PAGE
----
Brown v. Board of Education Setting & Symbolism

James T. Patterson
This Study Guide consists of approximately 40 pages of chapter summaries, quotes, character analysis, themes, and more - everything you need to sharpen your knowledge of Brown v. Board of Education.
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Brown v. Board of Education

Brown v. Board of Education was a landmark case that was brought before the U.S. Supreme Court in 1952. The Supreme Court delayed taking on the case until 1953 when Earl Warren was the Chief Justice. The Court combined five cases of segregation in public schools that was brought to them by the NAACP’s Legal Defense and Education Fund led by founder and lead attorney Thurgood Marshall. The unanimous decision came down in May 1954 that the segregation of public schools was a violation of the 14th Amendment’s guarantee of equal protection and therefore unconstitutional. Desegregation was to be enforced throughout the nation’s public school systems. In Brown II, the court addressed the implementation of the ruling.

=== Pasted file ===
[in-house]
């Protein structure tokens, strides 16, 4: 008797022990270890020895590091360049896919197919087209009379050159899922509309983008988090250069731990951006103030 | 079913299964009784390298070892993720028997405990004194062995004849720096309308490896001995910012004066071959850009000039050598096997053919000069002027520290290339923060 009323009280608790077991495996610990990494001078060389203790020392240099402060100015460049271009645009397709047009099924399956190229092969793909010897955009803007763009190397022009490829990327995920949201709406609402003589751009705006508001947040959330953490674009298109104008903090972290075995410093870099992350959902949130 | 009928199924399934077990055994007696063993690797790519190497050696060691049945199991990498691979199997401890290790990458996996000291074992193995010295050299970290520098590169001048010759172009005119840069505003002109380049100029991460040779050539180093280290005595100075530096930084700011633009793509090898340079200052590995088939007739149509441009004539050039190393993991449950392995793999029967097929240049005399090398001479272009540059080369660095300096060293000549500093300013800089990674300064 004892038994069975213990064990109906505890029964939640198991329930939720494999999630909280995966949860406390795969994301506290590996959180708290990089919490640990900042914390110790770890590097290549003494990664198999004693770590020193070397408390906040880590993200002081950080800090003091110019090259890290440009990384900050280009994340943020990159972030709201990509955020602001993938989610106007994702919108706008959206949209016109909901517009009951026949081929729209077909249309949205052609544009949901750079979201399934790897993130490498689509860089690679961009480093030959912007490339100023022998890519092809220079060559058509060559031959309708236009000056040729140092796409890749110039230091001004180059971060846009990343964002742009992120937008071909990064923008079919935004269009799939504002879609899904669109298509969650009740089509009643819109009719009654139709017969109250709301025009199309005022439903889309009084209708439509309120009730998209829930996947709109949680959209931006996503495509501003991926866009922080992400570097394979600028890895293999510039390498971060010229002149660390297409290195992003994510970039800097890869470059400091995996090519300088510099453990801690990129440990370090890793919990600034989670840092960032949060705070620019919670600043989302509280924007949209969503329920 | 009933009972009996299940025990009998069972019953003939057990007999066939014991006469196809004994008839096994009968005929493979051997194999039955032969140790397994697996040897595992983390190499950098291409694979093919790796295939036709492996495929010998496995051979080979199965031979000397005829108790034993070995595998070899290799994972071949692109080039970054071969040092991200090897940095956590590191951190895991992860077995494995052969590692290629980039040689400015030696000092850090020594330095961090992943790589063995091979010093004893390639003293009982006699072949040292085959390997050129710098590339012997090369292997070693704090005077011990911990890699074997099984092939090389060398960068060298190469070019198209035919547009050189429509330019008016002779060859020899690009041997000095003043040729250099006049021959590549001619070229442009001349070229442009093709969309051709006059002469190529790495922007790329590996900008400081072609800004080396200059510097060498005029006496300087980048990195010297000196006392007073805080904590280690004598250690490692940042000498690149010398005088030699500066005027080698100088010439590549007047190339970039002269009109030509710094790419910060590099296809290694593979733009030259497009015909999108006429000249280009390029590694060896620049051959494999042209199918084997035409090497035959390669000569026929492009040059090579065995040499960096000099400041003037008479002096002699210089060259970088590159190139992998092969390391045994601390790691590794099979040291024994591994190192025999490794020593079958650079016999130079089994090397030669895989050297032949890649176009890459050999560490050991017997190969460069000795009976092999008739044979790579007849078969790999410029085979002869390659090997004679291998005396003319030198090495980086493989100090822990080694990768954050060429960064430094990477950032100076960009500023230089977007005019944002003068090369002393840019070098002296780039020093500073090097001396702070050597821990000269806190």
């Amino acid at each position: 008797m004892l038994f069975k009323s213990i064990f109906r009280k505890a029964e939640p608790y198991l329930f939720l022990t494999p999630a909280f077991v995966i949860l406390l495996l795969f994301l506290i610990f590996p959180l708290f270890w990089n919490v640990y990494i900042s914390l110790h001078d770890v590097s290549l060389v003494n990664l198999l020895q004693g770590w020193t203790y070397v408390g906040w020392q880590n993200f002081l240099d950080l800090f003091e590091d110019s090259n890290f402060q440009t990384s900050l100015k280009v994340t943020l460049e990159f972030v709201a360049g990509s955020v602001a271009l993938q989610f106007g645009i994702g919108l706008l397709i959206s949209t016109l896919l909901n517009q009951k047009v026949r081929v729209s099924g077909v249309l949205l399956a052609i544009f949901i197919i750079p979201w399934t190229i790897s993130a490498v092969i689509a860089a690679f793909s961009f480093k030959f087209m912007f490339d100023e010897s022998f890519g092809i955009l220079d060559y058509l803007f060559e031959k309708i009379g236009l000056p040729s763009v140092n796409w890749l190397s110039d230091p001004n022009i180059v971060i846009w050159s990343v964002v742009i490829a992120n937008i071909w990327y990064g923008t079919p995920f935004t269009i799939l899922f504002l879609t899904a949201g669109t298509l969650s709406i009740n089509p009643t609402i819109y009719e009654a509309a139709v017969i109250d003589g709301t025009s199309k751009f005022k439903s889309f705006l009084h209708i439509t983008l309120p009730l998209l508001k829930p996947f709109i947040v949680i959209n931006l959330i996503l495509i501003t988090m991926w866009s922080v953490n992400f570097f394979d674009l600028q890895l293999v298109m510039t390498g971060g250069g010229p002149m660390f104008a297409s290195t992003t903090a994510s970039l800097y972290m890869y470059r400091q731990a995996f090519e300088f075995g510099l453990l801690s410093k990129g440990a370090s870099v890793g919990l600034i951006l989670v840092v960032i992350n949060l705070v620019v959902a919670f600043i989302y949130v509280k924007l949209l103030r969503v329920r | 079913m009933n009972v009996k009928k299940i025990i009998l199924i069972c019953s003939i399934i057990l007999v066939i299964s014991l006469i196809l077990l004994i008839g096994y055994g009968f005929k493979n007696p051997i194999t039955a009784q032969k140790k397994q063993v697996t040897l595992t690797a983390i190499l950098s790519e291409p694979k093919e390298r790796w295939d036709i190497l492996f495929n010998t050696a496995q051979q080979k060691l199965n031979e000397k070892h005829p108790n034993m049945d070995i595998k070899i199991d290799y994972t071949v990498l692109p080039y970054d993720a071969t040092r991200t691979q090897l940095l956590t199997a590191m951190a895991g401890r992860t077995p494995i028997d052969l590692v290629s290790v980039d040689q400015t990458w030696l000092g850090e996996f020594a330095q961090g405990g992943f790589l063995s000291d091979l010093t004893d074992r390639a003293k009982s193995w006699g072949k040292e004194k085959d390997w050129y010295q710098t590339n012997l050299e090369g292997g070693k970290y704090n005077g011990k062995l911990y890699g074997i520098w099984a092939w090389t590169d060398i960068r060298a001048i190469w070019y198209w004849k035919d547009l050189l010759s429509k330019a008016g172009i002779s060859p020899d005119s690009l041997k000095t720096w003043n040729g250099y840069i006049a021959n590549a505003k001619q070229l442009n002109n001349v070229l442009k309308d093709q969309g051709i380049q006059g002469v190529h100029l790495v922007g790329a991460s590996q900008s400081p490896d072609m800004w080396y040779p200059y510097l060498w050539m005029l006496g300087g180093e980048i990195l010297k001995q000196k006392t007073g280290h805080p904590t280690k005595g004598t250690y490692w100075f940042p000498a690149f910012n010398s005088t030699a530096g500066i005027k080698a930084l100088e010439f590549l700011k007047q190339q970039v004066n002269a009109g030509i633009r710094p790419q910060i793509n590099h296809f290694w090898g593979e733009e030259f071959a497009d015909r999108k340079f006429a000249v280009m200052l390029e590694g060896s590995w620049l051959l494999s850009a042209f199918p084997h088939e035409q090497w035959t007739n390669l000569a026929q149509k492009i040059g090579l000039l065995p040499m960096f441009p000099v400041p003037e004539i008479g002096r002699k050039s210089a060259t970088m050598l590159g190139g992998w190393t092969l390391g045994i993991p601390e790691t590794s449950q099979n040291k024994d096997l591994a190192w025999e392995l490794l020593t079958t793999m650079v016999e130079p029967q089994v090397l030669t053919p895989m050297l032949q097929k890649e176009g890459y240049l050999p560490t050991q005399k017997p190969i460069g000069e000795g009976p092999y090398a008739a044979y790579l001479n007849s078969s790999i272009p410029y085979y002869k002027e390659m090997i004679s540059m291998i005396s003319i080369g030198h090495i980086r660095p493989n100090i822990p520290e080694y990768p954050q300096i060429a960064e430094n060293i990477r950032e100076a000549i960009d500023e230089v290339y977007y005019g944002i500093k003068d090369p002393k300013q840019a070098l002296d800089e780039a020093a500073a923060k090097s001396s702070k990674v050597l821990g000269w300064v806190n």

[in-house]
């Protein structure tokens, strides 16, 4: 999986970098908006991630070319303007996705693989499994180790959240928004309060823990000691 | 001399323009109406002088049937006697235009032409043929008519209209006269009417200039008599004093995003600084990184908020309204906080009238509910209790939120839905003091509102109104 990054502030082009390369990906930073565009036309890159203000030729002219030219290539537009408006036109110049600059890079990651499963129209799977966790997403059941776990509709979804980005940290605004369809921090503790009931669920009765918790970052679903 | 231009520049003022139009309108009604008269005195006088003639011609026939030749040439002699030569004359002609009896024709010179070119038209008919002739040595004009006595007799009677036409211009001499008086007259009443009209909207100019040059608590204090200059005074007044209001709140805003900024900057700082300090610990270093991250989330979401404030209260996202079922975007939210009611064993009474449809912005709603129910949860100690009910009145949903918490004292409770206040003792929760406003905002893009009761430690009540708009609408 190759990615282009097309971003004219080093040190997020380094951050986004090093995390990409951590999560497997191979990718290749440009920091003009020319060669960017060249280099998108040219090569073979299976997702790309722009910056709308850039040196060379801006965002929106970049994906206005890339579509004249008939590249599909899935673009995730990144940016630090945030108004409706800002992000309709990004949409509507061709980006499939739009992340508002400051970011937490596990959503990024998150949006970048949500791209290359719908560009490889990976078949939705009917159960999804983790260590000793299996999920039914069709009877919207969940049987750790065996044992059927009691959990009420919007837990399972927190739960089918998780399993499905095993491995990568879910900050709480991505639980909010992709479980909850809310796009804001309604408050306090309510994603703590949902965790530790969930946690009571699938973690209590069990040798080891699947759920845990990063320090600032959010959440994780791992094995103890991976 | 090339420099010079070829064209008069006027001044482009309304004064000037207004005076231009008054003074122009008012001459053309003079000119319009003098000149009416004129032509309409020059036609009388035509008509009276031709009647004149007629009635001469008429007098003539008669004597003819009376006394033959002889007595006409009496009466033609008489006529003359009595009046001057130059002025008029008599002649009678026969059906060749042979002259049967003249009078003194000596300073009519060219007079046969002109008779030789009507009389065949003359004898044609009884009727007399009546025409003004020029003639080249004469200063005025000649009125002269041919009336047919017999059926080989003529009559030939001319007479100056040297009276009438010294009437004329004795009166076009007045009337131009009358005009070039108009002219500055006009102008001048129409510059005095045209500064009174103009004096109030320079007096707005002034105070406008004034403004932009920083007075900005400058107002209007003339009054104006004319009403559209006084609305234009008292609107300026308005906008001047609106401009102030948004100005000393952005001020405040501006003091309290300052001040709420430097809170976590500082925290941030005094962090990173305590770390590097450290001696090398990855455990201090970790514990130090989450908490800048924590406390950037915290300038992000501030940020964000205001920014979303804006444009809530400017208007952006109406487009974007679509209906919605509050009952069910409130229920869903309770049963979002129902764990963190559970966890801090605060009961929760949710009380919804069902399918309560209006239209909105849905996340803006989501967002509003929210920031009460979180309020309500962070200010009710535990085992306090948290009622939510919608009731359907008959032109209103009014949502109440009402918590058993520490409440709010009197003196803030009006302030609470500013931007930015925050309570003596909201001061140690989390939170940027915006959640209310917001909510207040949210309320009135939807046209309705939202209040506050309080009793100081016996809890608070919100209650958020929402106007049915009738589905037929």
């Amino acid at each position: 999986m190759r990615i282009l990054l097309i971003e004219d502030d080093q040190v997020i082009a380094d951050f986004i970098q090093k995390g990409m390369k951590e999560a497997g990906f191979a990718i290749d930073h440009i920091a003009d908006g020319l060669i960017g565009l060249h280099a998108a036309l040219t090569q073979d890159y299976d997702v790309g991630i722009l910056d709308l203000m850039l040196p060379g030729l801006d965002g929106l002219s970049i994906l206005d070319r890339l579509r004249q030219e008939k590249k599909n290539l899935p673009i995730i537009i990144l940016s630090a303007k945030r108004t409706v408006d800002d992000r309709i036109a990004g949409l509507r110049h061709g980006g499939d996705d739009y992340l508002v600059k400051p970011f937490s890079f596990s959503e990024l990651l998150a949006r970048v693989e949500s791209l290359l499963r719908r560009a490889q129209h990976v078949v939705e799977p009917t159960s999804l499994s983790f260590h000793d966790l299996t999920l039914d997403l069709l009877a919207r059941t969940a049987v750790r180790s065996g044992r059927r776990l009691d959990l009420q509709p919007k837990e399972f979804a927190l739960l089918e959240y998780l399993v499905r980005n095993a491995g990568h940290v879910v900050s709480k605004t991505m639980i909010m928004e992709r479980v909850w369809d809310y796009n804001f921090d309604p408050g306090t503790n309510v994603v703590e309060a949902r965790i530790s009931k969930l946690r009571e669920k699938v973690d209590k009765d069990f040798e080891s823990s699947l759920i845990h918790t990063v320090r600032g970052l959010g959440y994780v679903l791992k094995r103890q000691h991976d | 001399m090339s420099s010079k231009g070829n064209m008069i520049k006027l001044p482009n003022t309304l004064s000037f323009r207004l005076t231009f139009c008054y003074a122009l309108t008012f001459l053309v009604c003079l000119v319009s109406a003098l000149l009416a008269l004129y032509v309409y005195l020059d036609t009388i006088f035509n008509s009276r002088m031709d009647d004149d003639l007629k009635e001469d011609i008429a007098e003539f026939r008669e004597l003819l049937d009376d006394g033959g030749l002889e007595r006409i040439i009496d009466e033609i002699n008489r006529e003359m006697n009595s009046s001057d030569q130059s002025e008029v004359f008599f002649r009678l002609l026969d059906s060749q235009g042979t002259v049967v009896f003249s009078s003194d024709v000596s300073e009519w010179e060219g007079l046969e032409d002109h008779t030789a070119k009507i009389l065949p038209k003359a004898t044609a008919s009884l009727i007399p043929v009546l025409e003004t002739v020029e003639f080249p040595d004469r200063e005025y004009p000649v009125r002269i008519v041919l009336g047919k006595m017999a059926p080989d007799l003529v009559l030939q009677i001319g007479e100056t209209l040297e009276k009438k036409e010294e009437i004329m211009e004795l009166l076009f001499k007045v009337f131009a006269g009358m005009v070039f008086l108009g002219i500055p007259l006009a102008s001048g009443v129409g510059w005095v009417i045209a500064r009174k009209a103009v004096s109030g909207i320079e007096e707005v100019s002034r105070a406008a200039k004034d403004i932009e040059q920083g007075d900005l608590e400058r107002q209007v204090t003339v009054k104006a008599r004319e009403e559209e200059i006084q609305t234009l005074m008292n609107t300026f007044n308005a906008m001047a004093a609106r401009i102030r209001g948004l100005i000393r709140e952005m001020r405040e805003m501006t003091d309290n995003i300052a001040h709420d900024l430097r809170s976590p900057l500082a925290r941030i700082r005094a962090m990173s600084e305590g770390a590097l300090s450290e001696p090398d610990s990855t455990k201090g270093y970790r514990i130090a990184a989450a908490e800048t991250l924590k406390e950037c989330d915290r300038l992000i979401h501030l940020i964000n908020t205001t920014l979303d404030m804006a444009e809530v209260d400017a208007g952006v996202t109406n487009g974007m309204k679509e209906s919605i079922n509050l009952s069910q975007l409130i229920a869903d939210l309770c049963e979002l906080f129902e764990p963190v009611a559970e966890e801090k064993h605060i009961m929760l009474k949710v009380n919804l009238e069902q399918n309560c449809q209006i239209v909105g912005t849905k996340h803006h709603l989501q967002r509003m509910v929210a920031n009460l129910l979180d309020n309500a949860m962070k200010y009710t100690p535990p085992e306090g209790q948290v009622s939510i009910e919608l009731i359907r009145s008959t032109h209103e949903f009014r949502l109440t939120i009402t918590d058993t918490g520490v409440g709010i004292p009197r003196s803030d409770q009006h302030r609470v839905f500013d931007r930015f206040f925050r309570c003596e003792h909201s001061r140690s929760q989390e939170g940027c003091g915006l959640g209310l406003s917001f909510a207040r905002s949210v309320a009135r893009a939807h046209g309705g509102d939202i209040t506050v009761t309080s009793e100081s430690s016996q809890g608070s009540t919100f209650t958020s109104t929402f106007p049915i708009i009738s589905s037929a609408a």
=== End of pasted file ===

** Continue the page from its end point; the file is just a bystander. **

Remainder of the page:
Jim Crow Laws

Jim Crow laws were established after the Civil War during Reconstruction. Jim Crow laws were predominantly found in the Deep South and...

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This section contains 1,054 words
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Buy the Brown v. Board of Education Study Guide
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